After almost 40 years of research and fieldwork, Reptiles of Victoria has arrived to fill a niche left empty in the literature for far too long. An extensive, user-friendly and engaging account of the staggering reptile diversity of Victoria, it has certainly become the most important and comprehensive book on the topic. For authors John Coventry and Peter Robertson, it was a project that spanned much of their lifetimes.
A young Peter met mentor and eventual co-author John at the University of Melbourne in the late 70s, during his Honours studies. John was one of Australia’s foremost reptile experts. He became a leading figure to a generation of fledgling herpetologists throughout the 60s and 70s in his capacity as Reptiles and Amphibians Curator at the Melbourne Museum: a collection to which Peter became a frequent visitor.
Over the years this relationship, according to Peter, turned into ‘a long association of chasing reptiles together, basically.’ Their relationship evolved from an academic collaboration to one of mentor and mentee and, in the end, a lasting friendship.
But for all their work studying Victoria’s reptiles, there remained a glaring hole in the popular literature. Victoria had never had all of its reptiles categorically documented. ‘Most of the other states have their regional reptile guides,’ Peter says. ‘We’ve never had anything like that.’
The two decided to take on the mammoth task of filling that gap – an undertaking the scale of which neither of the men likely realised when they took it on.
They began by creating a summary on Victoria’s snakes, which was published in the form of a little booklet in 1990. But as is so often the case in science publishing, by the time the booklet was released, new discoveries were already rising up to be included in an updated, revised edition.
John and Peter decided that if they were going to update the project, it was time for the rest of Victoria’s reptiles to be added as well. And so began the writing of Reptiles of Victoria.
‘John did a lot of the ground work with drafts of species accounts getting the information together. We worked on that on and off for a few years while we were both busy with other things,’ Peter says. ‘And then John died in 2007.’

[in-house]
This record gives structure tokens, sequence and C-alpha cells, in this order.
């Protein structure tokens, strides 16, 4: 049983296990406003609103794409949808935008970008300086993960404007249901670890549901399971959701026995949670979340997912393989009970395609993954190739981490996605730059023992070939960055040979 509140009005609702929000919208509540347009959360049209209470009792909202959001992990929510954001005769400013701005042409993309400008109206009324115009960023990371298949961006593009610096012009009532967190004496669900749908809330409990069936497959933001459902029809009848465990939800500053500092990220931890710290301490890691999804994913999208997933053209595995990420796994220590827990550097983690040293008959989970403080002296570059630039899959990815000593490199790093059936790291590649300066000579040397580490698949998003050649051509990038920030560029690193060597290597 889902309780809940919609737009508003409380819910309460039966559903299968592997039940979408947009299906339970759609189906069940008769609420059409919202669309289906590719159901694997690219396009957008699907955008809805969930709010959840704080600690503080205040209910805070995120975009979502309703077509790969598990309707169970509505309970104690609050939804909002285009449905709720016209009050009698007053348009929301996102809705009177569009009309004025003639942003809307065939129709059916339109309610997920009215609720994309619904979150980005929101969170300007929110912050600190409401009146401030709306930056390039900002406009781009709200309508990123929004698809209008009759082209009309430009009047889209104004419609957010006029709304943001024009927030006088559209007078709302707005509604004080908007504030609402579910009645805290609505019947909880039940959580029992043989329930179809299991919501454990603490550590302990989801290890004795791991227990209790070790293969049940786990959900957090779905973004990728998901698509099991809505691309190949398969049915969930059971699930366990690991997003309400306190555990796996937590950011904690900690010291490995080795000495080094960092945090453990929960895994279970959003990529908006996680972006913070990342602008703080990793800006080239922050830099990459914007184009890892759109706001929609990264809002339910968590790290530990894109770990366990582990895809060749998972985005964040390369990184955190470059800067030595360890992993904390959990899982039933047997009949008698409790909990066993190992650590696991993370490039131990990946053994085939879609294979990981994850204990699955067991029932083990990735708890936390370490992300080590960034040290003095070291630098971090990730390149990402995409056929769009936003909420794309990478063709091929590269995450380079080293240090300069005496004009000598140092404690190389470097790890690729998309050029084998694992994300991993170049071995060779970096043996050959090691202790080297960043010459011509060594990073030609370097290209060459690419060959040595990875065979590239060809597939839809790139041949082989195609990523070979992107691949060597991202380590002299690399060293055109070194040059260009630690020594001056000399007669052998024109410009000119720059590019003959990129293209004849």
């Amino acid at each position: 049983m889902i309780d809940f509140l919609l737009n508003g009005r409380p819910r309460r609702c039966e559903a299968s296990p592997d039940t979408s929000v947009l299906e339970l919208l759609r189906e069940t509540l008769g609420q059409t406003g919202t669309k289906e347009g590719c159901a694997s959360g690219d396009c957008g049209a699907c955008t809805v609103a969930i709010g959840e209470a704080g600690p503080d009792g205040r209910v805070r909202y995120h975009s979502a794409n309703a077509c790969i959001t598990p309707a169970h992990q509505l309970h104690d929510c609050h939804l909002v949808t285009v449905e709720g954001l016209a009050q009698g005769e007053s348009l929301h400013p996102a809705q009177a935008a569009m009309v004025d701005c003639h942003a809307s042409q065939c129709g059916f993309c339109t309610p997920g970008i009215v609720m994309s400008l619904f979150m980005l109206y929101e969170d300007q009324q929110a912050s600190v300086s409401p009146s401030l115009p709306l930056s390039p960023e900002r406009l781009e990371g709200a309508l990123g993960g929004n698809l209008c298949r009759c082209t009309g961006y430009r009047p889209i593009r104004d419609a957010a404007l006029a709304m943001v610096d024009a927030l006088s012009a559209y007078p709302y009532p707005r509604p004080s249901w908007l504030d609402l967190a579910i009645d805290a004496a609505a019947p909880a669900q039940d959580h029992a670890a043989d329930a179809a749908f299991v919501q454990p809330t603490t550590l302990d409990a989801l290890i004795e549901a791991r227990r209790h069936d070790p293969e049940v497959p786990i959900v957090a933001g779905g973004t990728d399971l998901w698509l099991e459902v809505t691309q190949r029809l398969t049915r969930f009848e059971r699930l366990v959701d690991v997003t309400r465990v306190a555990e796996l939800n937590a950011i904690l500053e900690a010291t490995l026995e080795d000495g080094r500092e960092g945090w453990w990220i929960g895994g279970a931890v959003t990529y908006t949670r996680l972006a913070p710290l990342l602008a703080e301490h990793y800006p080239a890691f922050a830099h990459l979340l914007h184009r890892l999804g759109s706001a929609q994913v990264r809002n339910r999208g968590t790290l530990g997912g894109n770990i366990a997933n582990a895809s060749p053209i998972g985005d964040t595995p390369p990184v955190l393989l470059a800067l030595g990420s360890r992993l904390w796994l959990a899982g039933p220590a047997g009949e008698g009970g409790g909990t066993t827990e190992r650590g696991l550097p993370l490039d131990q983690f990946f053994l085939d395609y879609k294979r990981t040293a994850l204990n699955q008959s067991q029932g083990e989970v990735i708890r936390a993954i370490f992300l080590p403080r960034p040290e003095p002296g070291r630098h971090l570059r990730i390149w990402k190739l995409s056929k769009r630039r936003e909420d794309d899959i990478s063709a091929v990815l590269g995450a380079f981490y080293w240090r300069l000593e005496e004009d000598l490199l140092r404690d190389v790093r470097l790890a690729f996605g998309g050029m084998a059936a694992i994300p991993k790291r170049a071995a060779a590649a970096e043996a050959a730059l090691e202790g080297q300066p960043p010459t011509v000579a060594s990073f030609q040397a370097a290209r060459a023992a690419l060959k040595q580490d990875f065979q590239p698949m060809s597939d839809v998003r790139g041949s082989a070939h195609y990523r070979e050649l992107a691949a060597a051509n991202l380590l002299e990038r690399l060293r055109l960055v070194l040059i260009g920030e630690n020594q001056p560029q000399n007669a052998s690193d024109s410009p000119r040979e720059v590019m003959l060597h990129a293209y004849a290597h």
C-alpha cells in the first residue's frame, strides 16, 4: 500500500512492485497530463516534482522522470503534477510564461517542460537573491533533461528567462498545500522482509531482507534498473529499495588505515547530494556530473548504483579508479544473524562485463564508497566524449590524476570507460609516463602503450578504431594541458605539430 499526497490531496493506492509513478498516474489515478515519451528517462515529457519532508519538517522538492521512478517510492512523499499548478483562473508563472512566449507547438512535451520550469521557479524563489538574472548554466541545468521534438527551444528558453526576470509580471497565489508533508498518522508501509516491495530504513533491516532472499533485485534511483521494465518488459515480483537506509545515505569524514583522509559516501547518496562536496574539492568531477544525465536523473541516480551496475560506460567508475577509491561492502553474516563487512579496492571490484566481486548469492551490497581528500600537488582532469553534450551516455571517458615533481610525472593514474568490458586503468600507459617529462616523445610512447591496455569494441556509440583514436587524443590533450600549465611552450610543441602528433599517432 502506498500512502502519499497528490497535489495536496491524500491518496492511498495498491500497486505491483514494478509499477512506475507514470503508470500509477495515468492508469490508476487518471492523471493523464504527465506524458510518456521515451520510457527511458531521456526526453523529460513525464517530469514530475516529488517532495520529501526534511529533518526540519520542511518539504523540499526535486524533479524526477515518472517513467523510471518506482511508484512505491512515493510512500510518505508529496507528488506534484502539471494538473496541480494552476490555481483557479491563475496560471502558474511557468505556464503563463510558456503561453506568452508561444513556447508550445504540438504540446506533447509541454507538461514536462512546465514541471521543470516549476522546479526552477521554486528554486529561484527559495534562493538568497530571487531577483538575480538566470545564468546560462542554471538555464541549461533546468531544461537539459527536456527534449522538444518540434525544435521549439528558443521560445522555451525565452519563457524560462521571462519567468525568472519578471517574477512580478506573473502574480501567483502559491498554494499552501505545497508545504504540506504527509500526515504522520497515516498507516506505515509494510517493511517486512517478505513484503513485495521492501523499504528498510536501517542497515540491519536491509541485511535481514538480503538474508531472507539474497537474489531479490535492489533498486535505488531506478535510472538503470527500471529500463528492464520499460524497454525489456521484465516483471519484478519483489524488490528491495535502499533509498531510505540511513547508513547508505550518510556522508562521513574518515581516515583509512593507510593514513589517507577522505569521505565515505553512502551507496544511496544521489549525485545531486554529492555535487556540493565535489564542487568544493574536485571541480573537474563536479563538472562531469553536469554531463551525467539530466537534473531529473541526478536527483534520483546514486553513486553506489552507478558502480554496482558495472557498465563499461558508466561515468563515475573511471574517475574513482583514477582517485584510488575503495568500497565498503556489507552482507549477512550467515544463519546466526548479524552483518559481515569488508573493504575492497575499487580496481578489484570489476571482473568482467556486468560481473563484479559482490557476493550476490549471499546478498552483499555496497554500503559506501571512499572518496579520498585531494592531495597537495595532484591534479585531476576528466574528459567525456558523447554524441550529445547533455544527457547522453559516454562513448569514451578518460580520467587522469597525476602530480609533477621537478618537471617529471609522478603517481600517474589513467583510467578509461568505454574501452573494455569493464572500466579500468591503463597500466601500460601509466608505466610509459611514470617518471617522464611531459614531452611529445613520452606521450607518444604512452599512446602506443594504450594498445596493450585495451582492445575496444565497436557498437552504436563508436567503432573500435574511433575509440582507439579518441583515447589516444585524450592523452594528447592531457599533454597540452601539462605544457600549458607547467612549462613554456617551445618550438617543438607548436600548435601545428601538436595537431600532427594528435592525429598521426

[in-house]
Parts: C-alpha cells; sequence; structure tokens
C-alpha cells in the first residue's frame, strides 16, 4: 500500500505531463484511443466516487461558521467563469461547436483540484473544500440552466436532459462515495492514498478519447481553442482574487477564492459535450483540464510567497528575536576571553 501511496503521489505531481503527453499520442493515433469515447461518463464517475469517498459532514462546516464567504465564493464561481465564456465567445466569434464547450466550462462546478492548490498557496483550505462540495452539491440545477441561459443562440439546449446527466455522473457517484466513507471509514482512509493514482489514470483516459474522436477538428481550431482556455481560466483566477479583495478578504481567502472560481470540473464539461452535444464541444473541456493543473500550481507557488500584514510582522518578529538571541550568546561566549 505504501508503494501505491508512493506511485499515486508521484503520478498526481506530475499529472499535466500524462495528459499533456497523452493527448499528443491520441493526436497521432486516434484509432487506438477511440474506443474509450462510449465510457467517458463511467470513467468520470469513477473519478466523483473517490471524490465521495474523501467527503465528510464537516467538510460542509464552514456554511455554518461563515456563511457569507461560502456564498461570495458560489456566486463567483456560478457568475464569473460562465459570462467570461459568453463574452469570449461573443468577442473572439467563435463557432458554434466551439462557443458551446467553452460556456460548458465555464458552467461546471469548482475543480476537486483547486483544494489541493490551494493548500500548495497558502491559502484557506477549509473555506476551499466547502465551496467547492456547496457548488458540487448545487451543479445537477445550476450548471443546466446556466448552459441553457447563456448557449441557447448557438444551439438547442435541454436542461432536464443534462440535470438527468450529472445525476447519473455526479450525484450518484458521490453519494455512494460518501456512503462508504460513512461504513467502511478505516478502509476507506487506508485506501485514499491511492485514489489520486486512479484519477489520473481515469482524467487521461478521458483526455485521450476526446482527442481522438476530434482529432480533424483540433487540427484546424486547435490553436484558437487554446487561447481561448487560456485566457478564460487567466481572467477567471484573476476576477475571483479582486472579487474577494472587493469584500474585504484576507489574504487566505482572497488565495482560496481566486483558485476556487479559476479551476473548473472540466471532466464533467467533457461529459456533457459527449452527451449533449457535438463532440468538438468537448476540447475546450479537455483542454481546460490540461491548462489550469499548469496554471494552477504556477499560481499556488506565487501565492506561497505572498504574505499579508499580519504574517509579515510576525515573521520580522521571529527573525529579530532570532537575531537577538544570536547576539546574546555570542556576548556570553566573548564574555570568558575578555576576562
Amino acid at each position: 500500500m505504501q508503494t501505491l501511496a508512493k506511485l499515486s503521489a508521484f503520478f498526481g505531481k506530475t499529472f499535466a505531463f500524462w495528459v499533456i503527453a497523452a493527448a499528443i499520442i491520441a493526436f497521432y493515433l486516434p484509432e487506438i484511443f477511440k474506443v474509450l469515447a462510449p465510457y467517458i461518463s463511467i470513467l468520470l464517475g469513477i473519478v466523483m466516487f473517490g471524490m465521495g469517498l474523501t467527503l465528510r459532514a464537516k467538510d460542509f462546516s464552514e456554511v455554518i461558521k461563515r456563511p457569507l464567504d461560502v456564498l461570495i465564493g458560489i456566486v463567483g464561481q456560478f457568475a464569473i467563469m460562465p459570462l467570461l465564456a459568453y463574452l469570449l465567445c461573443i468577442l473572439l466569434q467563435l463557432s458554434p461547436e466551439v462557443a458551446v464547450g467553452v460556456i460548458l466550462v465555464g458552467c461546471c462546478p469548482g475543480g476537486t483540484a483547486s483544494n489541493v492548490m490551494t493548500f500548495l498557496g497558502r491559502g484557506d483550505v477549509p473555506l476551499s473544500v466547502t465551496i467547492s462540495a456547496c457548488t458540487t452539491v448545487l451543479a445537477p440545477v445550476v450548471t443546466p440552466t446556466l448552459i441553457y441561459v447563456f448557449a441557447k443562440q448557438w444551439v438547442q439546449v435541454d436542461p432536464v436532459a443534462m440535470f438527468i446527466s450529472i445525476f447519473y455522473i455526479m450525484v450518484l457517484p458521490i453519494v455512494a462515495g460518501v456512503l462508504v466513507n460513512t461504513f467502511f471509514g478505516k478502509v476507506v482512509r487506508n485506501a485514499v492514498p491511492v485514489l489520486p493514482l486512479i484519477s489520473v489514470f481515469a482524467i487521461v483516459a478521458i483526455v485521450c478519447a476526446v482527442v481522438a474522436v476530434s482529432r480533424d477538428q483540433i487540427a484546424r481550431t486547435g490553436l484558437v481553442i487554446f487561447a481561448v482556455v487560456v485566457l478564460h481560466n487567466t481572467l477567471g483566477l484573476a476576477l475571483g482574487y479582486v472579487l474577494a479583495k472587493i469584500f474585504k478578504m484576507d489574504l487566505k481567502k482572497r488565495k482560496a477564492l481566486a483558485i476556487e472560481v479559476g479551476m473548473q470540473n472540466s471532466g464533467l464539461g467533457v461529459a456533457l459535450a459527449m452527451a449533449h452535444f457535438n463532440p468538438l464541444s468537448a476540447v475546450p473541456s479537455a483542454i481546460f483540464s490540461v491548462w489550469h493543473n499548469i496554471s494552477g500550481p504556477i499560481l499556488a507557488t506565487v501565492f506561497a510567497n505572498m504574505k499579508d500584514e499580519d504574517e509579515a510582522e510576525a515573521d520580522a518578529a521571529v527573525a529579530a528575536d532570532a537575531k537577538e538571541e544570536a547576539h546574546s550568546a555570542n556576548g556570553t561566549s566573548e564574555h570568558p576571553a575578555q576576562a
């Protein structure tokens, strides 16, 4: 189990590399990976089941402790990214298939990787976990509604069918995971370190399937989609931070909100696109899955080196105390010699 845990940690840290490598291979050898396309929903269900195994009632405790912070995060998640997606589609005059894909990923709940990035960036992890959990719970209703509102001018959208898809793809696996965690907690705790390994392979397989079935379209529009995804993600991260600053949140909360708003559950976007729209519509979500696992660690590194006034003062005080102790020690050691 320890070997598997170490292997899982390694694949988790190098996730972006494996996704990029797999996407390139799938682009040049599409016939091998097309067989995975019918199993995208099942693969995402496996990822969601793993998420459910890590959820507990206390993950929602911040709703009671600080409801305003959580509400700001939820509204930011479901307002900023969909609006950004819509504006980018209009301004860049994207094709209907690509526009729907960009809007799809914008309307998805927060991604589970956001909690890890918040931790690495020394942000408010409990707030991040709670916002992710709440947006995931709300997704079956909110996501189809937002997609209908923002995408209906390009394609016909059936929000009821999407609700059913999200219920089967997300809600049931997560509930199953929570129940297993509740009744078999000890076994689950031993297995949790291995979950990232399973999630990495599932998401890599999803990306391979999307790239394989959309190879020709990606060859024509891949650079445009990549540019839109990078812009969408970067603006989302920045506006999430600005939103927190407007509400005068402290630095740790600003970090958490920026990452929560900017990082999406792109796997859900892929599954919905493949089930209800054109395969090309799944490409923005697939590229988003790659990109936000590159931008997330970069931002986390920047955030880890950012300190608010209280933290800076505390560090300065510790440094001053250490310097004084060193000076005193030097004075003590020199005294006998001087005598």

‘[John] was a great companion in the field, very capable and knowledgeable, and always had tales of early days to keep you amused,’ Peter remembers.
With John’s passing, the completion of Reptiles of Victoria was left to Peter alone. With the task looming so large and Peter having a business to run, the writing of the book was once again placed on the back burner for a number of years.
‘Eventually CSIRO kept pushing to get it done, and I’m glad they did, because…’ Peter pauses to laugh to himself, evidently amazed at just how sizeable the undertaking ultimately became, ‘…now we’ve got there.’
Peter and John have succeeded in making something that will be easy to use for somebody just starting to develop an interest in herpetology, while also being of great use to experienced ‘herpers’ who simply need a more comprehensive resource for Victorian species.
The book provides easy-to-read descriptions of every species of Victorian reptile, complete with an impressive photographic collection that profiles each species. You can read about the ecology of each species, and how to identify them, in remarkable detail.
What strikes the reader on first perusal of the book is the sheer diversity of reptiles of Victoria, and the effort it must have taken to collect them into a single volume. The fact that each species is accompanied often by several images is astounding, and Peter’s photography presents a beautiful identification guide for the reptiles.
‘I’ve been taking photographs since…’ Peter sighs, seeming surprised, ‘since the ‘70s. So, most of my photos in the book were taken on film. I scanned all those in.’
‘It’s been a long-term ambition of mine to try to get all the Victorian reptiles – and amphibians – covered photographically. So it’s nice to see it all used in the book now.’
When asked if Peter thinks John would be proud of the work, Peter replies, ‘I certainly think he would be. It’s a very nice thing to have to remember him by.’ At the back of the book, there is a photo from John’s final field trip: the two friends sitting around a campfire with a group of colleagues and a dog. ‘John died a day after that photo was taken,’ Peter recalls. ‘So it was very nice to have that there. There’s some solace in that, isn’t there?’
Look for Reptiles of Victoria at your local bookstore or online at CSIRO Publishing.
Banner image courtesy of Peter Robertson and CSIRO Publishing.